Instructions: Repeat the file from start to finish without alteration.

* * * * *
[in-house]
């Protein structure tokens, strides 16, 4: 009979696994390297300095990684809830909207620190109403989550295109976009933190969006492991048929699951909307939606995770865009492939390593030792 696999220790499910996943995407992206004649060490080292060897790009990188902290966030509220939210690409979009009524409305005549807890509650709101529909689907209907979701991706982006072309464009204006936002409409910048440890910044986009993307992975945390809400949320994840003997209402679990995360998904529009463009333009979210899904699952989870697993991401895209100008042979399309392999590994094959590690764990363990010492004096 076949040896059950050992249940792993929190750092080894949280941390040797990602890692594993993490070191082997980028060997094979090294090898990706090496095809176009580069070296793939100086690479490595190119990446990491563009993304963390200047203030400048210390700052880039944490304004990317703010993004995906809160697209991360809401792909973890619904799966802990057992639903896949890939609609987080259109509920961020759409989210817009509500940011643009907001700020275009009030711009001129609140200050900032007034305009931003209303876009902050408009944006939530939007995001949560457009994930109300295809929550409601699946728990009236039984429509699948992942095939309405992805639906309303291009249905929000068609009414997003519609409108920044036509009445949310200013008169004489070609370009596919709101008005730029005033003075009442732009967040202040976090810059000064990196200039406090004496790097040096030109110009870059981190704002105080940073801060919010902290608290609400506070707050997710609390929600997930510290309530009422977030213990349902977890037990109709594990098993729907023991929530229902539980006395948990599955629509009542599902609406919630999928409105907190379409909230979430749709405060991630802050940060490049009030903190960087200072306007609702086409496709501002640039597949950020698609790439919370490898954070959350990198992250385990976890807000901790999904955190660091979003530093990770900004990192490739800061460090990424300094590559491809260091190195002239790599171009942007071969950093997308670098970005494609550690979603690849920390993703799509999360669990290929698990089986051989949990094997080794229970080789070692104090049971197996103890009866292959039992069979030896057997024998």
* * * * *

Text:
[in-house]
């Protein structure tokens, strides 16, 4: 009979696994390297300095990684809830909207620190109403989550295109976009933190969006492991048929699951909307939606995770865009492939390593030792 696999220790499910996943995407992206004649060490080292060897790009990188902290966030509220939210690409979009009524409305005549807890509650709101529909689907209907979701991706982006072309464009204006936002409409910048440890910044986009993307992975945390809400949320994840003997209402679990995360998904529009463009333009979210899904699952989870697993991401895209100008042979399309392999590994094959590690764990363990010492004096 076949040896059950050992249940792993929190750092080894949280941390040797990602890692594993993490070191082997980028060997094979090294090898990706090496095809176009580069070296793939100086690479490595190119990446990491563009993304963390200047203030400048210390700052880039944490304004990317703010993004995906809160697209991360809401792909973890619904799966802990057992639903896949890939609609987080259109509920961020759409989210817009509500940011643009907001700020275009009030711009001129609140200050900032007034305009931003209303876009902050408009944006939530939007995001949560457009994930109300295809929550409601699946728990009236039984429509699948992942095939309405992805639906309303291009249905929000068609009414997003519609409108920044036509009445949310200013008169004489070609370009596919709101008005730029005033003075009442732009967040202040976090810059000064990196200039406090004496790097040096030109110009870059981190704002105080940073801060919010902290608290609400506070707050997710609390929600997930510290309530009422977030213990349902977890037990109709594990098993729907023991929530229902539980006395948990599955629509009542599902609406919630999928409105907190379409909230979430749709405060991630802050940060490049009030903190960087200072306007609702086409496709501002640039597949950020698609790439919370490898954070959350990198992250385990976890807000901790999904955190660091979003530093990770900004990192490739800061460090990424300094590559491809260091190195002239790599171009942007071969950093997308670098970005494609550690979603690849920390993703799509999360669990290929698990089986051989949990094997080794229970080789070692104090049971197996103890009866292959039992069979030896057997024998």